This is another of those occasions.

It turns out that SM Choi, Inc., which operates fast food restaurants in suburban Philadelphia food courts, could give lessons on how to screw working people.

The “Montco Today” web site tells the story:

WHD [U.S. Department of Labor’s Wage and Hour Division (WHD)] investigators found that the employer paid cashiers and cooks flat salaries, in cash, without regard to the number of hours that they actually worked. This practice resulted in violations when employees worked more than 40 hours in a workweek but the employer did not pay overtime. SM Choi Inc. also failed to maintain required records of the number of hours employees worked. WHD found the employer engaging in this same practice in a previous WHD investigation in 2016.

“SM Choi Inc. employees worked five to six days per week, for an average of 10 hours per day, and were denied the wages they rightfully earned,” said Wage and Hour Division District Office Director James Cain, in Philadelphia. “This enforcement action and consent judgment will help to ensure that workers are paid the wages they are legally owed and that employers in the restaurant industry operate on a level playing field.”

So now, SM Choi will pay the price for its thievery:

The U.S. District Court for the Eastern District of Pennsylvania has ordered SM Choi Inc… to pay $93,146 in back wages and an equal amount in liquidated damages to 38 employees for willful violations of the Fair Labor Standards Act (FLSA). The Department also assessed the employer $26,121 in civil penalties…

The war against working people continues.

 

 

 

 

 

Some People Call Him the Space Cowboy

Some people just call him Maurice.

“Him,” of course, is musician Steve Miller, the self-styled pompitous of love.  Those of us of a certain age will recall a period in the 1970s during which Miller almost continually had a song (or two) on the pop charts – familiar songs like “Jungle Love,” “Take the Money and Run,” “Rock N’ Me,” “The Joker,” “Jet Airliner,” “Swingtown,” ”Fly Like an Eagle,” and others.  A recent article in the New Yorker explains that those songs were anomalies in Miller’s career, that for the most part his music was Texas blues, not pop rock, and that before the hits that’s what Miller performed and after the hits that’s the music to which he returned.  Miller didn’t disappear from the music scene so much as he stopped making the kind of music to which most people listen.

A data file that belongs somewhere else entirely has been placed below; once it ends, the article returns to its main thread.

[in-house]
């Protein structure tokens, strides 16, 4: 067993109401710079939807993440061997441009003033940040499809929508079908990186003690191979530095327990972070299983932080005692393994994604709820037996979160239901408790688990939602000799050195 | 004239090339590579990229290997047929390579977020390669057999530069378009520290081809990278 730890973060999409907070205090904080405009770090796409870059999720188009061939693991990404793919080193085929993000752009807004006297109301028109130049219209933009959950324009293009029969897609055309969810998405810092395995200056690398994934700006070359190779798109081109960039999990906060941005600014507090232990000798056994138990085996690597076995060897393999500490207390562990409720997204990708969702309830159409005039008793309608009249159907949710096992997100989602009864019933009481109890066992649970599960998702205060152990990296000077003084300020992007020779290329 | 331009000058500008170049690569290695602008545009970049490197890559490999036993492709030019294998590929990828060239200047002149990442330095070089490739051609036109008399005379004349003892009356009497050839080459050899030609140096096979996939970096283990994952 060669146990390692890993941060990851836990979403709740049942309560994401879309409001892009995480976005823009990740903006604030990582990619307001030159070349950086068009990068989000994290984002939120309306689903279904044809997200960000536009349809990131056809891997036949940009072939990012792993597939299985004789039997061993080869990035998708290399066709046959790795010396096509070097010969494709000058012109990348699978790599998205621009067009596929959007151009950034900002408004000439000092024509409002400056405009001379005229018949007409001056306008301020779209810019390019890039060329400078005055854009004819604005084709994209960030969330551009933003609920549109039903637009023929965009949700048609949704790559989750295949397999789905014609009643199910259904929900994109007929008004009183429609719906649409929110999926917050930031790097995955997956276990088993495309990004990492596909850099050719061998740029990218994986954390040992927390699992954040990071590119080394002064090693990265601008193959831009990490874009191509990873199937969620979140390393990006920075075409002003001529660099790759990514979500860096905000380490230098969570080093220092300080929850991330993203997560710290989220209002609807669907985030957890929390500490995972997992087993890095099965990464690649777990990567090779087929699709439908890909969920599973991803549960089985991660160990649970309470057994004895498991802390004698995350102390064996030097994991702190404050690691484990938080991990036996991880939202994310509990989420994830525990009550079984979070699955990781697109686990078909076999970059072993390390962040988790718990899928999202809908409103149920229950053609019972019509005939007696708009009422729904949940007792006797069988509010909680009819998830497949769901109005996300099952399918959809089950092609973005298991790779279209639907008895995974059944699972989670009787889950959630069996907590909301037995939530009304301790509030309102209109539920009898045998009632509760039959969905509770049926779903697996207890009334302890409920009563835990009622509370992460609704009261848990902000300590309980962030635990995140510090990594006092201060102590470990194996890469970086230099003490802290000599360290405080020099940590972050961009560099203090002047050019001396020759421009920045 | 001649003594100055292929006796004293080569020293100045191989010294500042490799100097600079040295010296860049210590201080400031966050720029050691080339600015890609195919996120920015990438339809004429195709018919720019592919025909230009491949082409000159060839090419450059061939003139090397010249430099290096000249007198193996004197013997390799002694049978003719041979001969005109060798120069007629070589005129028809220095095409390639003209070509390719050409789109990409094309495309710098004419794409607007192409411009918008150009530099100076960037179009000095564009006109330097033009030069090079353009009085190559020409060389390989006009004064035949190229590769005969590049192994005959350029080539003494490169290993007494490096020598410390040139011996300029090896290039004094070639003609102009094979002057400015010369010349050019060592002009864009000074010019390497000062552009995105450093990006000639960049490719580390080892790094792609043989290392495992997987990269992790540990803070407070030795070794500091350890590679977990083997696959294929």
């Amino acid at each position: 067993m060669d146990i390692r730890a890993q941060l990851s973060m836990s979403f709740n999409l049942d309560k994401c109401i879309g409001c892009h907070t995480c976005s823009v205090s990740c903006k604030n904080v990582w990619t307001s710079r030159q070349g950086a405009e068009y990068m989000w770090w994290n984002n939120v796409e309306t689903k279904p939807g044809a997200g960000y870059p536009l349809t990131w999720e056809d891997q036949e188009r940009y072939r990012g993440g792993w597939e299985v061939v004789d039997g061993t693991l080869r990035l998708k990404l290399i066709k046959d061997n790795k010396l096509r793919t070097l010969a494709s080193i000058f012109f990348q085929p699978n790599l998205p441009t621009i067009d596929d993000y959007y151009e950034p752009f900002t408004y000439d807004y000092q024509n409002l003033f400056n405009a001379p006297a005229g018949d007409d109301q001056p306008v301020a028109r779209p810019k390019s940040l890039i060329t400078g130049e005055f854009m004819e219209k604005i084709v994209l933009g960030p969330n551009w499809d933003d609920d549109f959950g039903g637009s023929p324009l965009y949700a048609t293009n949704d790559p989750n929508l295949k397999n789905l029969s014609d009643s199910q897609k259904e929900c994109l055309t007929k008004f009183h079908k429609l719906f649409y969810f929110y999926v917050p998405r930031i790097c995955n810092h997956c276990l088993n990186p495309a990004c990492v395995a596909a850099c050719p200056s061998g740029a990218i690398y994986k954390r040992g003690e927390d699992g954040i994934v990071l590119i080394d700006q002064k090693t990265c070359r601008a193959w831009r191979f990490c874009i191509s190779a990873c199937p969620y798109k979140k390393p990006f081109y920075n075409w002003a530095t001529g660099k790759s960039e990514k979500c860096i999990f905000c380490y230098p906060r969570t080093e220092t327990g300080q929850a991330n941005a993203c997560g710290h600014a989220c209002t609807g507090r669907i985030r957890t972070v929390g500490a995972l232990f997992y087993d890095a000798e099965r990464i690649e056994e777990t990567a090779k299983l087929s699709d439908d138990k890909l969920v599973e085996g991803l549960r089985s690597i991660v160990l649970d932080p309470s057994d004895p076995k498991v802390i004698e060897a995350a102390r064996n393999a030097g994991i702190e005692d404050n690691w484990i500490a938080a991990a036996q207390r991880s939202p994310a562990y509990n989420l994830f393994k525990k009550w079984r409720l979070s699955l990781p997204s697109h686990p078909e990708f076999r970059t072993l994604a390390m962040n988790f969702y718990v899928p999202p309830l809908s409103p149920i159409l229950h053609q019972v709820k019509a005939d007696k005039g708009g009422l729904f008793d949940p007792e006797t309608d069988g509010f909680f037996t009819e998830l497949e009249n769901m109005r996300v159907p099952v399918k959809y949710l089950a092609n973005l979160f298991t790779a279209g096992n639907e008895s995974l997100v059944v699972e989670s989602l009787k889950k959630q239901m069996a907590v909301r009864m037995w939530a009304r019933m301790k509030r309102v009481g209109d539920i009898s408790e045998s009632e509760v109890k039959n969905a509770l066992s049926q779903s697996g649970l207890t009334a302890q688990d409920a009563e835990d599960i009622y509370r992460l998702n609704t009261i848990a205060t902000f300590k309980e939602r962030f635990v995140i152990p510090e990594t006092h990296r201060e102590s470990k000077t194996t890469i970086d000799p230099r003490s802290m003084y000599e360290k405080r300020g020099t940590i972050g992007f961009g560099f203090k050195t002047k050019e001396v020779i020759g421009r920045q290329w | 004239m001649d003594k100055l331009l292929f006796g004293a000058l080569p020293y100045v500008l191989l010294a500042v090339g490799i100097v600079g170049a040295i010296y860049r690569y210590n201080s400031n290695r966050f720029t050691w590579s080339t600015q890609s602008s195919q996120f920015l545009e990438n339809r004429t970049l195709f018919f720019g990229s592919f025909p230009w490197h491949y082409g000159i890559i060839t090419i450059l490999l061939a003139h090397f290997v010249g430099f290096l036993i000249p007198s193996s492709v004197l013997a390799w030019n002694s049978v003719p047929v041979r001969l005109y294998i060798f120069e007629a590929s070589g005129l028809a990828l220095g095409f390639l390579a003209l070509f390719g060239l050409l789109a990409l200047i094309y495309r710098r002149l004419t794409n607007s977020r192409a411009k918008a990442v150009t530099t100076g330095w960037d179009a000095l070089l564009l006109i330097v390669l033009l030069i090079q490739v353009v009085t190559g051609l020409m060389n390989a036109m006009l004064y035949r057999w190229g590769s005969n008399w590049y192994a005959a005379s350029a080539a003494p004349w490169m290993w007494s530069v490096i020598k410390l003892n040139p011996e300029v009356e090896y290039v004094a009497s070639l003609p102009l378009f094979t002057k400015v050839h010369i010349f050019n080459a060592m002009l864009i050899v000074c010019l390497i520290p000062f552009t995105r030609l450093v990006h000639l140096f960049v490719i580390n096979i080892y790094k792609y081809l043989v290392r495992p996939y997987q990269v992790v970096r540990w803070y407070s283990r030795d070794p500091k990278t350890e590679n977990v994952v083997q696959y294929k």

The New Yorker also reports that after more than 30 years living in Idaho and amassing a collection of more than 400 guitars, including some that are collectors’ items and others that are custom-made, Miller married a musicologist and moved to New York City, where he started sharing and donating some of his instruments and getting involved in the city’s music scene.  Included in that involvement was an appointment to the visiting committee of the Metropolitan Museum of Art’s Department of Musical Instruments and, more recently and after meeting and becoming friends with jazz star Wynton Marsalis, an appointment to the board of jazz at Lincoln Center.

Of the latter appointment the New Yorker notes a particularly trenchant observation by Miller:

“I walked in and said ‘Jesus, this is a real fuckin’ board.  That’s the guy who built the building.  That’s the guy who raised the twenty million.’” And now there’s the guy who wrote “Ab-ra-ca-dabra/I wanna reach out and grab ya.”

And with that memorable understanding of his place in the world and his willingness to articulate it, The Curmudgeon is now a Steve Miller fan.

 

Way to be Classy, Buffalo

There are some silly traditions when it comes to throwing things onto the field of play at sporting events.  At the Palestra, home basketball court of the University of Pennsylvania, students throw rolls of toilet paper onto the court after the home team’s first basket of the night.

Yes, it’s silly.

In hockey, when a player scores three goals in one game he is said to have scored a “hat trick,” so obliging fans stream their hats onto the ice in celebration.

Yes, it’s silly.

In Detroit, fans throw octopuses – octopi? – onto the ice as part of the celebration of success during the Stanley Cup play-offs.  We will not get into the question of where the fans get their octopi or how they manage to sneak them into the arena past security guards who have been directed to detect and detain the slimy mollusks.

Yes, it’s silly.

And the latest entry to the silliness of throwing things onto the field of play comes from Buffalo, where professional football fans in recent years have started throwing quite a different type of object onto the field.

Dildos.

Surely you weren’t expecting…

That is not a misprint.